If you’ve been around the Catholic social media space for any length of time, you’ve likely come across the work of John Kraemer and his LEGO Church Project. For over two decades, John has constructed beautiful works of art using humble LEGO bricks. Incredibly detailed inside and out, each of his plastic churches has a unique story to tell through this unusual medium. Recently, I had the opportunity to interview John about his LEGO ministry, evangelization, and disability awareness. For more amazing photos of past and present iterations of the LEGO Church Project, be sure to visit John’s Twitter feed.
Thomas Salerno: A lot of us were first introduced to LEGO as children. I know I certainly was. Was it the same for you?
John Kraemer: Yes. Growing up, LEGO was one of the first toys I remember getting. They were very fun to use since they had all these fun shapes and sizes.
What first inspired you to pursue LEGO building as a form of art? What was the genesis of the LEGO Church Project?
I’ve often told the story of growing up. I had friends who were always building these complex spaceships. Since that was something I wasn’t good at myself, I turned to buildings. Over time those buildings started turning into churches, which is something that was very much an important part of growing up—church and family. In those early days, I had no idea which direction God would take me with this.
Every year you begin the project anew from the ground up. Do you have a master plan from the outset, or do you let the design unfold as you go along? About how long does the entire process take from conception through construction?
The process from layout to finished build can take anywhere from one to two months. A lot of that depends on the complexity of the layout, important details going inside, and how many orders for parts I have to put in. As for the process of planning? I have several thousand ideas forming in my head when I start. In all reality, I never know where the story will take me until I sit down with the bricks. I may have a master plan going in. But most times, God has other ideas for me.
Do you see the project as a form of storytelling through LEGO? What kind of stories do you try to tell through your different builds?
I believe so. The story that I’m sharing is one that is common to all parishes. In my work, I am showing a “snapshot of parish life.” These kinds of stories are the ones reflected in the building, but also reflected in the mini-figures that sit inside.
In what ways has the LEGO Church Project helped you to grow in your own spiritual life? St. Paul urges us to “pray without ceasing” (1 Thess. 5:17). In what ways can a LEGO build be used as a form of prayer?
I’ve always seen the project as a form of prayer. In this case, praying with my hands. I have a lot of things that are on my mind while building and a lot of those issues go into what I’m working on. In that way the project has brought about my own awareness to the various needs and desires within the Church. It has allowed me to deepen my own prayer life. It makes me more focused on the world around me.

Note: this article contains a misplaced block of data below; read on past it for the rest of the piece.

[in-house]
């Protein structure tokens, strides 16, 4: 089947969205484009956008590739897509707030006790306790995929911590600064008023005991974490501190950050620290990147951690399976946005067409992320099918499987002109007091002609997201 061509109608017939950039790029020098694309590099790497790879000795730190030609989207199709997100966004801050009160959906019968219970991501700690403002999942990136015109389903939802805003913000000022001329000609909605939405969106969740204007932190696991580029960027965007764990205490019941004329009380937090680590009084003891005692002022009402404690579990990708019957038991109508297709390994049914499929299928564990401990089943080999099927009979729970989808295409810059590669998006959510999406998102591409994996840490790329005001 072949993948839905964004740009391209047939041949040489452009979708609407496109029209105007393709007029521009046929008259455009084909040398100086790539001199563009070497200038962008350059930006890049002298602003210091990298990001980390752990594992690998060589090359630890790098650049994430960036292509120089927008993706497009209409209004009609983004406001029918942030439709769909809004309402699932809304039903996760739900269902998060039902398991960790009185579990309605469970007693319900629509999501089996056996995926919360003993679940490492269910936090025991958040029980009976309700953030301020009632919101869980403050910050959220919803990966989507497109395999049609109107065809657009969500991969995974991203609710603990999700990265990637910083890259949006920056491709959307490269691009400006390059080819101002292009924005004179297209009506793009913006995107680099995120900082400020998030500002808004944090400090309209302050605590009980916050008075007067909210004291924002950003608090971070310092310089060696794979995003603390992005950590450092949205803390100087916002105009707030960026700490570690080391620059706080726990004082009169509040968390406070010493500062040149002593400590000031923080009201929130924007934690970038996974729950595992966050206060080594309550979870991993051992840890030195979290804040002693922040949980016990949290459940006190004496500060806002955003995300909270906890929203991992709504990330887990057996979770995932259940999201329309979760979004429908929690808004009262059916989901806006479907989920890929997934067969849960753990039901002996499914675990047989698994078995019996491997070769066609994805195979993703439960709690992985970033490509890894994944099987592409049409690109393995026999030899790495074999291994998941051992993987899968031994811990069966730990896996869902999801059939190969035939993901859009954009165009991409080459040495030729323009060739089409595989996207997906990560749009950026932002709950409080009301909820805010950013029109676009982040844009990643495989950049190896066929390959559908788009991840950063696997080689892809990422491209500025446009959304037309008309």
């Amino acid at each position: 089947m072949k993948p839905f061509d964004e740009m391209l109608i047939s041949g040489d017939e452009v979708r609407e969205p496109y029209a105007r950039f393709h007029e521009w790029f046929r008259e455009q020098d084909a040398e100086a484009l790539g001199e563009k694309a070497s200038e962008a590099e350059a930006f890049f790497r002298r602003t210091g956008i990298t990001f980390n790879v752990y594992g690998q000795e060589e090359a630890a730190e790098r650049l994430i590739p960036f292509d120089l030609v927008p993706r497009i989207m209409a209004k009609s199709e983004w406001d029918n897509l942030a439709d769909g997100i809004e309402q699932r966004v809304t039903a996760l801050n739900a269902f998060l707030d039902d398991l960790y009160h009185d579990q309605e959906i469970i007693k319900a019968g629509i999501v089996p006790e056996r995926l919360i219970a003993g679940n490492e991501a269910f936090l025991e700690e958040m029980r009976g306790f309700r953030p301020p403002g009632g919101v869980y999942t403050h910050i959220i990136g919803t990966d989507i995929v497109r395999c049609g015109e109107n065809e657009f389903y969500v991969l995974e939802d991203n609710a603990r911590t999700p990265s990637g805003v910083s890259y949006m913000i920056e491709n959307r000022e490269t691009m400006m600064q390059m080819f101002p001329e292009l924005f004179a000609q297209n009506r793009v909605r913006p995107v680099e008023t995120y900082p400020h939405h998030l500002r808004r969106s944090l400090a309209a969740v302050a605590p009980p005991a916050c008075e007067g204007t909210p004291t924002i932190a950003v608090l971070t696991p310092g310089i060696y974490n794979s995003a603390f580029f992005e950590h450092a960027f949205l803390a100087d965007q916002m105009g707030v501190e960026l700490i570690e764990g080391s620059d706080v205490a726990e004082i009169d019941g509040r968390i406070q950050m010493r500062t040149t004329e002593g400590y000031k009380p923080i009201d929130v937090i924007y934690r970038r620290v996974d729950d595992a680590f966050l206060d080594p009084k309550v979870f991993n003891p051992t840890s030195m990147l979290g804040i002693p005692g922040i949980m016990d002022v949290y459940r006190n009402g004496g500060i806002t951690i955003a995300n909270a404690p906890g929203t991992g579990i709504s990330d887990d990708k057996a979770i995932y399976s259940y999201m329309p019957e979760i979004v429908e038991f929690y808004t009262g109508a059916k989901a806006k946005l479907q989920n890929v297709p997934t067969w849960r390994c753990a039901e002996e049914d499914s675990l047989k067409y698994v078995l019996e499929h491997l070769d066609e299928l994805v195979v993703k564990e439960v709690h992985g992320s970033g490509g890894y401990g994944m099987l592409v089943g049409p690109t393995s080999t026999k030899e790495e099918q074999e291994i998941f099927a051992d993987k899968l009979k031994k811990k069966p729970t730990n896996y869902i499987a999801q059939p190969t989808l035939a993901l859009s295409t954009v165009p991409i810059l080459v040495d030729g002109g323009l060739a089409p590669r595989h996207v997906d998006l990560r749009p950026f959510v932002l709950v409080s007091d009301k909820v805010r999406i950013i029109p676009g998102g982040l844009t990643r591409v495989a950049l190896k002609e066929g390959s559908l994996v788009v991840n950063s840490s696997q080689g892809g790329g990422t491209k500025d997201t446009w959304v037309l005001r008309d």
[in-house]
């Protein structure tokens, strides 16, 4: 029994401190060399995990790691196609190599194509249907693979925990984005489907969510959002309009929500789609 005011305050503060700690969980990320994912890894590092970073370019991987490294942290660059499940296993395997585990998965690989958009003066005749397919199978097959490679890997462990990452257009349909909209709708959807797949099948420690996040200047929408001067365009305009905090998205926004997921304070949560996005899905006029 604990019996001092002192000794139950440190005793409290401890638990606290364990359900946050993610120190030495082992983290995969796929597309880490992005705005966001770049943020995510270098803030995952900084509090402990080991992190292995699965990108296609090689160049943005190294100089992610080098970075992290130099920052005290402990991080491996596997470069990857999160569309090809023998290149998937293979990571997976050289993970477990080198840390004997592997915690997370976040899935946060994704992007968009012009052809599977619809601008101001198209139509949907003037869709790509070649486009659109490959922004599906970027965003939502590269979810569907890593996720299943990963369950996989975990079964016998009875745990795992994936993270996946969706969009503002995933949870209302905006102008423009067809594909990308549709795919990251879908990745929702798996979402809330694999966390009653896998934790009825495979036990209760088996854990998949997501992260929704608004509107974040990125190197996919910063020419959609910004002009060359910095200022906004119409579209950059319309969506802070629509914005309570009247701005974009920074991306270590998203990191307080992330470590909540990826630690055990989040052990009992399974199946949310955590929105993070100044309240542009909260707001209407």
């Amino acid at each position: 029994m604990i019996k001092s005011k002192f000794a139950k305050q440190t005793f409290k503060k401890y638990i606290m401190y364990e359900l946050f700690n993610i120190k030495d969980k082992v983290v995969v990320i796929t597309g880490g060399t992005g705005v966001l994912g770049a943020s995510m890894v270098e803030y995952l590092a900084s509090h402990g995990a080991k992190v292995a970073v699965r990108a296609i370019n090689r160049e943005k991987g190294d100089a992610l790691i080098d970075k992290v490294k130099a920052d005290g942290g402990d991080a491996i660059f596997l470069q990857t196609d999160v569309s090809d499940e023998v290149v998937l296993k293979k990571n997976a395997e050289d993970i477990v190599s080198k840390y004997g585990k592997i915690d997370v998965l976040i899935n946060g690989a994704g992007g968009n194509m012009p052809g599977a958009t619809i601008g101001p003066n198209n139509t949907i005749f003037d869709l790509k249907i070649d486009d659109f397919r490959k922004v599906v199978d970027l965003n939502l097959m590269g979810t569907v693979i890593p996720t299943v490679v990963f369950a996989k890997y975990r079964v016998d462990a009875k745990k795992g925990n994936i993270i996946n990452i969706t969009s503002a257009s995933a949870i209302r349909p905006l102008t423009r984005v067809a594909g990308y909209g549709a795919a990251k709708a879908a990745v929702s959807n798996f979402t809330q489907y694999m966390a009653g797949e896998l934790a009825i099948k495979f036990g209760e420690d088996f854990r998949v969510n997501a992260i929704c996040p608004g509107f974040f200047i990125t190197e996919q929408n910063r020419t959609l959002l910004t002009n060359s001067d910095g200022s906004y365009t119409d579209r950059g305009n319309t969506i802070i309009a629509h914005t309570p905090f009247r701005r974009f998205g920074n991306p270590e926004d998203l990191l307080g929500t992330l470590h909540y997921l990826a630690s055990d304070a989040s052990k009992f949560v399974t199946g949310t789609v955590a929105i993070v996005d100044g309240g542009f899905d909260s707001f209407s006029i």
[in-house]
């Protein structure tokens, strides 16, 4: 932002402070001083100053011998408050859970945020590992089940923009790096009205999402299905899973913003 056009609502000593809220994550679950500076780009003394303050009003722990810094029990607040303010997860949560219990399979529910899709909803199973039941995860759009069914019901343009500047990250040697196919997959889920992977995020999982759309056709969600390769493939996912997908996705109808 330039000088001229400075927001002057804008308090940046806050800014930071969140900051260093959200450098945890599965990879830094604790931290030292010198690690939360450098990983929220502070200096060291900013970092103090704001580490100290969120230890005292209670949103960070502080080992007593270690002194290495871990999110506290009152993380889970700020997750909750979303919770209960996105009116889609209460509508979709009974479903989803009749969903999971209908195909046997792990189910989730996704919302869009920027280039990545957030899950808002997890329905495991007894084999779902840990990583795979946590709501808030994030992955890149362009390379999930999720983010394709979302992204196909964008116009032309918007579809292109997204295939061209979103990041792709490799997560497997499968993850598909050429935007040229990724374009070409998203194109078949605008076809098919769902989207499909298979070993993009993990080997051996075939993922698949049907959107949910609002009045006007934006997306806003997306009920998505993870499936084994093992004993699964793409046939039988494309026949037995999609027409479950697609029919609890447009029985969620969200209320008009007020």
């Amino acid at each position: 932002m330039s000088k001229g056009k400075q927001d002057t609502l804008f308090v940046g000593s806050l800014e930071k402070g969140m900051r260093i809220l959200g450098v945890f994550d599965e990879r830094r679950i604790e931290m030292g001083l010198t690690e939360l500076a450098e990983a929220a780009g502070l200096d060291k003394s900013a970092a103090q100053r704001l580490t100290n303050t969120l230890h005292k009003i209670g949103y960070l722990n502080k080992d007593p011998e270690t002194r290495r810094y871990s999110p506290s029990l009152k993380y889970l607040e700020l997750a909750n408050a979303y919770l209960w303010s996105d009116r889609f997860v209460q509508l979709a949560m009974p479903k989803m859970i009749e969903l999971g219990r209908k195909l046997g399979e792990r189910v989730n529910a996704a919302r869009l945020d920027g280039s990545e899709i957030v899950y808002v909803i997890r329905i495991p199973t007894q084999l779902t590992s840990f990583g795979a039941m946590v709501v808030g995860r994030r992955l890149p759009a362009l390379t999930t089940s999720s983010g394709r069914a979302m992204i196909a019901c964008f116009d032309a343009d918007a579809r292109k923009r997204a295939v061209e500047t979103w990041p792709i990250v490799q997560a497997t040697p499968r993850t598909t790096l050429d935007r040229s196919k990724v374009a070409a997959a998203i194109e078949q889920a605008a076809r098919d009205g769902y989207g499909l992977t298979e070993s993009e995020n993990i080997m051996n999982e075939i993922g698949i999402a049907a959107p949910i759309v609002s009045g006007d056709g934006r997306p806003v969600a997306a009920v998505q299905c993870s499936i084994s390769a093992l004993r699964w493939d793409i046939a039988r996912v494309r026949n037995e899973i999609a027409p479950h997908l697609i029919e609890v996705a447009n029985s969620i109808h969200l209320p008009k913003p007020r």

Bishop Barron often talks about the “the way of beauty” as a means of presenting Catholicism to an increasingly indifferent world. Do you see the LEGO Church Project as part of this same movement?
Yes. I believe that in my work I am sharing a representation of typical parish life, which means a focus on the Mass. The projects I build show a lot of beauty in them. Not just from the building itself but also from the people I put inside. They show how important our faith should be.
What have been the various responses to the project both in person and online? What do you think has been the greatest impact of your art?
Total amazement. They see the project in photos or online and it is hard to fathom how big my works are. More so in the last six or seven seasons. If it’s someone who has seen my previous seasons, then it’s an honest excitement for what I’m going to build next.
As for the impact of my work, I think that would depend on who you ask. Going back to the question about stories, some people look inside my work and they see a bit of themselves inside. Or they see a figure that could be someone they know. People see me using my talents and have been inspired to follow their own path. For some parents, they have been given hope. More so if their child has some kind of disability.
You’ve been remarkably open on social media about the struggles that come with being a disabled person. How has the LEGO Church Project helped you in your journey to overcome these challenges?
The mission of the LEGO Church Project has always been about awareness. Showing that no matter what challenge or disability that you face God can still use your talents. Given the fact that I have a mild form of cerebral palsy and other issues on top of it, I see the project as proof of that mission. Because it is something that I am living.
In the parable of the talents, the faithful are warned not to bury the gifts that God has bestowed (see Matt. 25:14-30). What advice do you have to offer to people who may be self-conscious or anxious about sharing their talents publicly?
I don’t worry about what people might say about my work or what issues they may take from it. I know in my heart that my talent is a gift from God and that is reflected in my own work. My own advice comes from doing this project for the past twenty-two years: Never be afraid to share your talents, because those around you will accept them. They will embrace your gifts, and they will know where they come from. If you are looking for direction on how to share your gifts, pray. God will open doors where it seems like none exist.